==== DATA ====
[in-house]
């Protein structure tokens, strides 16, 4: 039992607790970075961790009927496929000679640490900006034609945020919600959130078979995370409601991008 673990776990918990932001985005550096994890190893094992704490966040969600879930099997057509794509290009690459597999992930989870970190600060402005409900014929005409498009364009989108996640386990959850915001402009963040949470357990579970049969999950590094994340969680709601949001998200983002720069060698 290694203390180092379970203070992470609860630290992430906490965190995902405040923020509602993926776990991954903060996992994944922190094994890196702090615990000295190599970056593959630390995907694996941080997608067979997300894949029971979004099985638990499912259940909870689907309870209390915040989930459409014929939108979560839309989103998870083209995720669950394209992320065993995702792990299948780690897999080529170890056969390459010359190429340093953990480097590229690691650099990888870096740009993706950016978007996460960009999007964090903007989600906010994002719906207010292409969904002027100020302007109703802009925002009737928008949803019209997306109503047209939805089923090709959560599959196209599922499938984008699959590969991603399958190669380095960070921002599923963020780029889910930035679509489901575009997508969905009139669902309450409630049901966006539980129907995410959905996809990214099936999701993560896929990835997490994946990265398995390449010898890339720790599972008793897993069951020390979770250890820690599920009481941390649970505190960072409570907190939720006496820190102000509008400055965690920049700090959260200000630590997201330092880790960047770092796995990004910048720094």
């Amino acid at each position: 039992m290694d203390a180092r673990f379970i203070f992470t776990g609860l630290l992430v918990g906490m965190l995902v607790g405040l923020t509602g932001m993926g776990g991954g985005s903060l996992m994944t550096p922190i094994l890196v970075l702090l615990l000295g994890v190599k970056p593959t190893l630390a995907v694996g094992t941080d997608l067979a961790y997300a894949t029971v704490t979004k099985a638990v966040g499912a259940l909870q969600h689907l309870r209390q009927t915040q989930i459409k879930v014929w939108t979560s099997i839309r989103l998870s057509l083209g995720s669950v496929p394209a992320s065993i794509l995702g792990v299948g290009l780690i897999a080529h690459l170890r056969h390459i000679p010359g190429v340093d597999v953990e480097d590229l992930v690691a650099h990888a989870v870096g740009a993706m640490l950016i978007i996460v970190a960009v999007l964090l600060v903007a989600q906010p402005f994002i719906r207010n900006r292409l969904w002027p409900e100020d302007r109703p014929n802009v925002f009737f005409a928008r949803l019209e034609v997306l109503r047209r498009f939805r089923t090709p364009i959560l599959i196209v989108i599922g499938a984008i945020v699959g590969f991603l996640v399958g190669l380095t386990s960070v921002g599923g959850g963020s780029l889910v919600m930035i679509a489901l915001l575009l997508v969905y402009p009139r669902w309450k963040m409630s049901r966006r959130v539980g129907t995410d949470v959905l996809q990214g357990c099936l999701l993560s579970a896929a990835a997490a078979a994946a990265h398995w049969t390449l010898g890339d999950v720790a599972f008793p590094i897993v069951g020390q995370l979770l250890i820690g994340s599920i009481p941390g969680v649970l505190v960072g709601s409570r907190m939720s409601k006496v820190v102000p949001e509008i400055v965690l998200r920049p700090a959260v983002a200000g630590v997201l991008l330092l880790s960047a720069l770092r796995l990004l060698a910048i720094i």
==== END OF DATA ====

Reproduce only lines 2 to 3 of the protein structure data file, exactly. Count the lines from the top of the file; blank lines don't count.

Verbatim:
């Protein structure tokens, strides 16, 4: 039992607790970075961790009927496929000679640490900006034609945020919600959130078979995370409601991008 673990776990918990932001985005550096994890190893094992704490966040969600879930099997057509794509290009690459597999992930989870970190600060402005409900014929005409498009364009989108996640386990959850915001402009963040949470357990579970049969999950590094994340969680709601949001998200983002720069060698 290694203390180092379970203070992470609860630290992430906490965190995902405040923020509602993926776990991954903060996992994944922190094994890196702090615990000295190599970056593959630390995907694996941080997608067979997300894949029971979004099985638990499912259940909870689907309870209390915040989930459409014929939108979560839309989103998870083209995720669950394209992320065993995702792990299948780690897999080529170890056969390459010359190429340093953990480097590229690691650099990888870096740009993706950016978007996460960009999007964090903007989600906010994002719906207010292409969904002027100020302007109703802009925002009737928008949803019209997306109503047209939805089923090709959560599959196209599922499938984008699959590969991603399958190669380095960070921002599923963020780029889910930035679509489901575009997508969905009139669902309450409630049901966006539980129907995410959905996809990214099936999701993560896929990835997490994946990265398995390449010898890339720790599972008793897993069951020390979770250890820690599920009481941390649970505190960072409570907190939720006496820190102000509008400055965690920049700090959260200000630590997201330092880790960047770092796995990004910048720094």
């Amino acid at each position: 039992m290694d203390a180092r673990f379970i203070f992470t776990g609860l630290l992430v918990g906490m965190l995902v607790g405040l923020t509602g932001m993926g776990g991954g985005s903060l996992m994944t550096p922190i094994l890196v970075l702090l615990l000295g994890v190599k970056p593959t190893l630390a995907v694996g094992t941080d997608l067979a961790y997300a894949t029971v704490t979004k099985a638990v966040g499912a259940l909870q969600h689907l309870r209390q009927t915040q989930i459409k879930v014929w939108t979560s099997i839309r989103l998870s057509l083209g995720s669950v496929p394209a992320s065993i794509l995702g792990v299948g290009l780690i897999a080529h690459l170890r056969h390459i000679p010359g190429v340093d597999v953990e480097d590229l992930v690691a650099h990888a989870v870096g740009a993706m640490l950016i978007i996460v970190a960009v999007l964090l600060v903007a989600q906010p402005f994002i719906r207010n900006r292409l969904w002027p409900e100020d302007r109703p014929n802009v925002f009737f005409a928008r949803l019209e034609v997306l109503r047209r498009f939805r089923t090709p364009i959560l599959i196209v989108i599922g499938a984008i945020v699959g590969f991603l996640v399958g190669l380095t386990s960070v921002g599923g959850g963020s780029l889910v919600m930035i679509a489901l915001l575009l997508v969905y402009p009139r669902w309450k963040m409630s049901r966006r959130v539980g129907t995410d949470v959905l996809q990214g357990c099936l999701l993560s579970a896929a990835a997490a078979a994946a990265h398995w049969t390449l010898g890339d999950v720790a599972f008793p590094i897993v069951g020390q995370l979770l250890i820690g994340s599920i009481p941390g969680v649970l505190v960072g709601s409570r907190m939720s409601k006496v820190v102000p949001e509008i400055v965690l998200r920049p700090a959260v983002a200000g630590v997201l991008l330092l880790s960047a720069l770092r796995l990004l060698a910048i720094i």